WITHUltimately, she was no longer noticed musically, but as a relationship consultant: In the “Guardian” Alanis Morissette started a column in 2016 in which she was humorously identified as “agony aunt” (“Qual-Aunt”) and answered reader questions on marriage, sexuality and cheating . Anyone who knows songs about her will of course be able to say that she became a therapist much earlier – think, for example, of her ballad “That I Would Be Good”: It is a kind of musical oath to love yourself and even then easy to find if you should get fatter or stupid, if you are insulted or go bankrupt.
That was balm for the (American) teenage soul, 20 years ago and even afterwards like to be rubbed a million times. And it was possibly also a self-therapy by a singer a few years earlier, barely of legal age by American standards, who suddenly became a rock star and mass idol: her album “Jagged Little Pill” (1995) sold more than thirty million copies worldwide, and whoever did not at least who knows singles (and music videos) for “You Oughta Know”, “Hand in My Pocket” or “Ironic”, probably did not hear any pop music in the 1990s.
The singer was staged as a female figurehead of grunge rock, while the music wasn’t that bulky. The lyrics, on the other hand, testified a rebellion, especially against patronizing men: “You took me out to wine dine, sixtynine me / But didn’t hear a damn word I said”, she sang at the time in “I See Right Through You”.
With the huge success apparently came the desire of record companies for more tame, smoothness and more pronounced beauty: the teeth of hardly a pop star were exhibited like that of Alanis Morissette. The grim showing of teeth, on the other hand, seemed almost over with “Jagged Little Pill”, there were still several albums to follow, but they were not remembered.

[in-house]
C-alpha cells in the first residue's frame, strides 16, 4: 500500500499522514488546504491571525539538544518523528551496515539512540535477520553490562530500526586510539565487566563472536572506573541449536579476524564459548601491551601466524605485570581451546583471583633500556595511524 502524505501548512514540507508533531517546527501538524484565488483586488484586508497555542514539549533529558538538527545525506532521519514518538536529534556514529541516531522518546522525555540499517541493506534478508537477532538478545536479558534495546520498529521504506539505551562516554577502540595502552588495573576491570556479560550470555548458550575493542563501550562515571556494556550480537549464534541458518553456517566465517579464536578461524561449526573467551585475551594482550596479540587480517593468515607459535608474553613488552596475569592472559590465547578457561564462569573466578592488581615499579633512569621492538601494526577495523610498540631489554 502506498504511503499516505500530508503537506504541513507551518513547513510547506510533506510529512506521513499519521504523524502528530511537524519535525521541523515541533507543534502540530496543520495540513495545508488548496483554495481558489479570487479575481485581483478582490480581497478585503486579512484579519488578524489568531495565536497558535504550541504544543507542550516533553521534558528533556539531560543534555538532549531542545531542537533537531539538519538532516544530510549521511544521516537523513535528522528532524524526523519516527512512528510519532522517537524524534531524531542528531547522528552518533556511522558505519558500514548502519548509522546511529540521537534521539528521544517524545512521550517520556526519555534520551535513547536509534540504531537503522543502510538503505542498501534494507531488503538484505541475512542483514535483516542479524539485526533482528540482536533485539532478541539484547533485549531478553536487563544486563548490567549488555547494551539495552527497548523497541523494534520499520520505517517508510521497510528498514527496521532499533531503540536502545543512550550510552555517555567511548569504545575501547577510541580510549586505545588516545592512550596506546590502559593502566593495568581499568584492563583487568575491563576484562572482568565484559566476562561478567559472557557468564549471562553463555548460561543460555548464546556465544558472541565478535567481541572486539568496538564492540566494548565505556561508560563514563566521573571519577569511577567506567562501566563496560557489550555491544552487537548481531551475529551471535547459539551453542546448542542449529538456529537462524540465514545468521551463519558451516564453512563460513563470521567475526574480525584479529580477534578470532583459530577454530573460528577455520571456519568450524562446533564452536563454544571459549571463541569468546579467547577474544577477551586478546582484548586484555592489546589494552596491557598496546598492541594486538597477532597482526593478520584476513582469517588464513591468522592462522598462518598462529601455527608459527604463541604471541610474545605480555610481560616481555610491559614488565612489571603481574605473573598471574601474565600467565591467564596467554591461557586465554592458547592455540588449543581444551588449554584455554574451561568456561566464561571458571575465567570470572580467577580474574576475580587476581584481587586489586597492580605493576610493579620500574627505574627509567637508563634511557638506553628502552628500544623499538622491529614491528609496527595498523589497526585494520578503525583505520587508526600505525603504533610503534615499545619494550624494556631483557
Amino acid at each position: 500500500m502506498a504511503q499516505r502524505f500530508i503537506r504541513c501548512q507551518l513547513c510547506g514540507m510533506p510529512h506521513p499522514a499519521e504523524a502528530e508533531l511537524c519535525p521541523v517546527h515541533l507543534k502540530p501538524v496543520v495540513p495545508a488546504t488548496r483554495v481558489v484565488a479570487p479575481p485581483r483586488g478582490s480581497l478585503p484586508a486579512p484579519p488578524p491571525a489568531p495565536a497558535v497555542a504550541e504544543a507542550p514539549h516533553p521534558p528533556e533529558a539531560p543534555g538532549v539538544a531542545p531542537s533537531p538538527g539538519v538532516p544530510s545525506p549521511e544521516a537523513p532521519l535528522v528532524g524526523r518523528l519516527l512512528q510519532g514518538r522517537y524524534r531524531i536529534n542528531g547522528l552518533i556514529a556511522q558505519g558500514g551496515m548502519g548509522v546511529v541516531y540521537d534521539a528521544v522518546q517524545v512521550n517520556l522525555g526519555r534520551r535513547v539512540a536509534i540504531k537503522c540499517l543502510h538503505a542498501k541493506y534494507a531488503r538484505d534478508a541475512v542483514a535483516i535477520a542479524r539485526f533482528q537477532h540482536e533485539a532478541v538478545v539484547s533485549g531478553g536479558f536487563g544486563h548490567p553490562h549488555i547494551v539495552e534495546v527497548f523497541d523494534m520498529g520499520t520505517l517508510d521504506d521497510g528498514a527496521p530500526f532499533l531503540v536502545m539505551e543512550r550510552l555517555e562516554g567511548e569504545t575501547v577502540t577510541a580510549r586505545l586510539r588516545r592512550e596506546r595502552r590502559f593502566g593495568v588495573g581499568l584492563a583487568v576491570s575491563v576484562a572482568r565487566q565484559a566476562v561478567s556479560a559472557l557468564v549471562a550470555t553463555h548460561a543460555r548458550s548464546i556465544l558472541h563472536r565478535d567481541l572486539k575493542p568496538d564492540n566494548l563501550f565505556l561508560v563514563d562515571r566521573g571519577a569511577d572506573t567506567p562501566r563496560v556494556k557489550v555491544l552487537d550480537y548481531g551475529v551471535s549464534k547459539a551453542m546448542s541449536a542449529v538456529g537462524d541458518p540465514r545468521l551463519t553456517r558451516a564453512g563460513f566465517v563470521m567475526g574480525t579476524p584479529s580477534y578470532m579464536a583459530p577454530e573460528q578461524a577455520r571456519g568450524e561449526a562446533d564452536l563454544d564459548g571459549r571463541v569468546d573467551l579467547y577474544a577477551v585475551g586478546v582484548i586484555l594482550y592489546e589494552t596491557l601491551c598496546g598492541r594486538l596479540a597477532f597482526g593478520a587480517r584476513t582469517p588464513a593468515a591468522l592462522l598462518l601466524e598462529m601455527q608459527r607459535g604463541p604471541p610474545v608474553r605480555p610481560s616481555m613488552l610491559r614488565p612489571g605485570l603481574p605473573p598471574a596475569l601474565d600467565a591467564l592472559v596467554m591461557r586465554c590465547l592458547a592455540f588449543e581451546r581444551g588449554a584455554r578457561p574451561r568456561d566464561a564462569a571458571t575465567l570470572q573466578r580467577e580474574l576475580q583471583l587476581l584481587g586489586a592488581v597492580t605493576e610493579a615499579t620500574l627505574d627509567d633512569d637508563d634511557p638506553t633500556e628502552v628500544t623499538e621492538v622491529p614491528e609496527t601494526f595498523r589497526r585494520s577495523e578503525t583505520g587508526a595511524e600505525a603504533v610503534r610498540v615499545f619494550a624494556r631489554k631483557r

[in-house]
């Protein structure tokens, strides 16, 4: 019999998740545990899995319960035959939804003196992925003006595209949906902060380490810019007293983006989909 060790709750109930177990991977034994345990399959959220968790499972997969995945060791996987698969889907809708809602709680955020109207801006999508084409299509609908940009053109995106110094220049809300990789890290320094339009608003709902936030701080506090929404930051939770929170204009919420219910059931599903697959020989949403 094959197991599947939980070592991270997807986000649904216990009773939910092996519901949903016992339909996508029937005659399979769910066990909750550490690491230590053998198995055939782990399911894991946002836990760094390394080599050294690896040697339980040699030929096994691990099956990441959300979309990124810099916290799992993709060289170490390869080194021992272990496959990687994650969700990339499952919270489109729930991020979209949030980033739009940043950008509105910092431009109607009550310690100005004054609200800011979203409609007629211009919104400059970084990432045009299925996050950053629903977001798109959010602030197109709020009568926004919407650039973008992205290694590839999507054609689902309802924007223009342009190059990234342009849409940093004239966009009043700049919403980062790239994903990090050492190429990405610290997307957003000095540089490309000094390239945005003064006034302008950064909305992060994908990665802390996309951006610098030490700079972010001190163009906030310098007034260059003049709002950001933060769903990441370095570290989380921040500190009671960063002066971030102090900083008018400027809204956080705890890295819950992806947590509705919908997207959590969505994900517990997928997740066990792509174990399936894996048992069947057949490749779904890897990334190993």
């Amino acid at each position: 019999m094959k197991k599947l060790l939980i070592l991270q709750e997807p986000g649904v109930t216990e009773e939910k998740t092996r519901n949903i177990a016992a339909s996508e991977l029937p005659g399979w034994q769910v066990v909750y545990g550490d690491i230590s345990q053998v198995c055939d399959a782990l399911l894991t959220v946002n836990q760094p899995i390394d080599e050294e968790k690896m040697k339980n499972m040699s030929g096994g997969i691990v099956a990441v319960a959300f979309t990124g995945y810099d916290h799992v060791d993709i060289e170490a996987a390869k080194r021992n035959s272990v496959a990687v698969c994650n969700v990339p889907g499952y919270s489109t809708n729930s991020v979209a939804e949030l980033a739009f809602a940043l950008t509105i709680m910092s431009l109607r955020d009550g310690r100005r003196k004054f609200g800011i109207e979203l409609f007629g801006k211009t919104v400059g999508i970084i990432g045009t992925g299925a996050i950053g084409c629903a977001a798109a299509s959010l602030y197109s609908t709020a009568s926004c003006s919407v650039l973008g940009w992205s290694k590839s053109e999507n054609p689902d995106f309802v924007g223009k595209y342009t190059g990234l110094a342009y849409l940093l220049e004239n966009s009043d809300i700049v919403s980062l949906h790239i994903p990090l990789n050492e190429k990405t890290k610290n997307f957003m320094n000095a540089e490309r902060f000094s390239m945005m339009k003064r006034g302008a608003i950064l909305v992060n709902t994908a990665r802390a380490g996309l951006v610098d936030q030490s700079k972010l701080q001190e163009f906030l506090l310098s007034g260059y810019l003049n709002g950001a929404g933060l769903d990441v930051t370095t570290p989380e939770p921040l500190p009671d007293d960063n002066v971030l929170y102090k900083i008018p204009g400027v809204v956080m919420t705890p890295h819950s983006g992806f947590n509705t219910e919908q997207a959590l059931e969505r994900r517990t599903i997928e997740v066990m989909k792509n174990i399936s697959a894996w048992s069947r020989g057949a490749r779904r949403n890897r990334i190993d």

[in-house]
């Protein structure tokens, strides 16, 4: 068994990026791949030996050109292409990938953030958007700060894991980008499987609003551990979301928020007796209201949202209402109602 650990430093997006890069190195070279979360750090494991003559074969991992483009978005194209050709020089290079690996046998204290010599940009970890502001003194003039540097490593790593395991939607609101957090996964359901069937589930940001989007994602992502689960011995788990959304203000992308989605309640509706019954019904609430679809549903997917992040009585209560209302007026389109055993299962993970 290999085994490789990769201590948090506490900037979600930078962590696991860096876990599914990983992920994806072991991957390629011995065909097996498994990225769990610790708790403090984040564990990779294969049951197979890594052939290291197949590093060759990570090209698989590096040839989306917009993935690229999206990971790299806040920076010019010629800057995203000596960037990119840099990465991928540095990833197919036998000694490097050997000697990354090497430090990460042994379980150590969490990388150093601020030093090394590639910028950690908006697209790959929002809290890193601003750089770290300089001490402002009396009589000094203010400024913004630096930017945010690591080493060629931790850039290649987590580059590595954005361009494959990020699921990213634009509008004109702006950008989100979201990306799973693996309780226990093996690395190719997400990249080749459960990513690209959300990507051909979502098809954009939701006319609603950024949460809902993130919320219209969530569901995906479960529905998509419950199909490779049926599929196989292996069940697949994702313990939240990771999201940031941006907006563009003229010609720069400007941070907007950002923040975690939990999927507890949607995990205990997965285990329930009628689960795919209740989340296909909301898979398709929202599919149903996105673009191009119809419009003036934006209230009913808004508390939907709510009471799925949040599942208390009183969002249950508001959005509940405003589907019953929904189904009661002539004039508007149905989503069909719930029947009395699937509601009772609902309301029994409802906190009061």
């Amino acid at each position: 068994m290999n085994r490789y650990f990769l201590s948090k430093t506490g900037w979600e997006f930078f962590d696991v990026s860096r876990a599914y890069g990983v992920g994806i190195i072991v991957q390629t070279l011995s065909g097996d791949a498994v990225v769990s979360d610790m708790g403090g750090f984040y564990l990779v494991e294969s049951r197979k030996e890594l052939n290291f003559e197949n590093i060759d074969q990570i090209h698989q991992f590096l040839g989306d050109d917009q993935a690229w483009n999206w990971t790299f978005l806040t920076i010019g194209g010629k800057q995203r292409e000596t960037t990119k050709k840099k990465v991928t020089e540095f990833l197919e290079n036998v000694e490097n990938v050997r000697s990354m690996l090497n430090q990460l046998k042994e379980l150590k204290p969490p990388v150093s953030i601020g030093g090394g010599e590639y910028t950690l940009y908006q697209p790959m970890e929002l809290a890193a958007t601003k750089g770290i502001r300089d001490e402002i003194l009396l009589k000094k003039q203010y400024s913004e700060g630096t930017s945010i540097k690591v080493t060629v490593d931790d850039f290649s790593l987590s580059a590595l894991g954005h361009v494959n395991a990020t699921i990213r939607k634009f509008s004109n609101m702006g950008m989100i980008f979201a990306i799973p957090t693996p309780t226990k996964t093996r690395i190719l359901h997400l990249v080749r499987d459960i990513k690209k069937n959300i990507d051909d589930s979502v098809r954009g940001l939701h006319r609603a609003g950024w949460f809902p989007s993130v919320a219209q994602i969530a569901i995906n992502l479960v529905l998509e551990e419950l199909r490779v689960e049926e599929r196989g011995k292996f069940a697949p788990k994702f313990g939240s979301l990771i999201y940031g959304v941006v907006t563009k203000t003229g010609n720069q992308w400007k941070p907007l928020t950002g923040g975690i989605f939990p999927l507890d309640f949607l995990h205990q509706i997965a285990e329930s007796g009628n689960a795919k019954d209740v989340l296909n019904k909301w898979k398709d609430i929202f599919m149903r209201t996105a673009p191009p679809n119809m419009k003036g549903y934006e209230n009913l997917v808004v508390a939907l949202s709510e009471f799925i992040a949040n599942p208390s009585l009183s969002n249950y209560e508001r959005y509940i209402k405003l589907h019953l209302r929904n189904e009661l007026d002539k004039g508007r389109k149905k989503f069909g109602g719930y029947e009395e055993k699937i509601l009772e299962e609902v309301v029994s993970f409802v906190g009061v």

As she told the Guardian in a role change, this time as an interviewed patient, Alanis Morissette herself needed therapy. Her first album in eight years, released today, deals with this, addiction, pain, healing and revenge. It is called “Such Pretty Forks in the Road” and thus already indicates important fork in life. The singer has grown into a mature woman who now shares her experiences and where she turned wrong or right.
First of all, gratifying: your chutzpah seems to be back. Diagnose me what you want, if it makes you feel better, sing it in “Diagnosis”. She skillfully turns the tables, explains the doctors to the actually sick. And in the springy up-tempo number “Reasons I Drink” she explains how every sip helps when you are busy surviving a “sick industry” – in fact she was cheated by her manager for seven million dollars and is now calculating “Reckoning” and “Pedestal” with him.
But concessions are obviously necessary, because the music unfortunately doesn’t quite come along. Did Morissette have an affair with Andreas Bourani or Helene Fischer? For a few years now, the rule has obviously been that a hit single in the chorus must have wordless, soccer stadium-compatible “oh-he-oh-e” singing passages. So also “Reasons I Drink” – unfortunately it doesn’t fit here at all. In the same way, “Sandbox Love” smoothly fades into today’s pop mainstream of indistinguishable party songs where you don’t know what they’re celebrating.
“Nemesis” is a symphonic synthetic bombast that blurs in the reverb and quickly lets you forget the text. The idea of car or beer advertising is not far from here. It is interesting to note that it is only after five minutes that the sound image shows that a real drum kit has been used. But the song is almost over, a classic case of “produced to death”. That would have been a horror to the rock musician from 1995.
What Alanis Morissette reports in this interview about lifelong exploitation, not only in the music business, sounds dramatic and shameful. But she has not yet found the right musical expression with this album. Unfortunately, like the song “Missing the Miracle”, she is constantly missing the miracle. That’s a shame – because you occasionally hear through all layers of sound what a good, actually wonderful voice it has.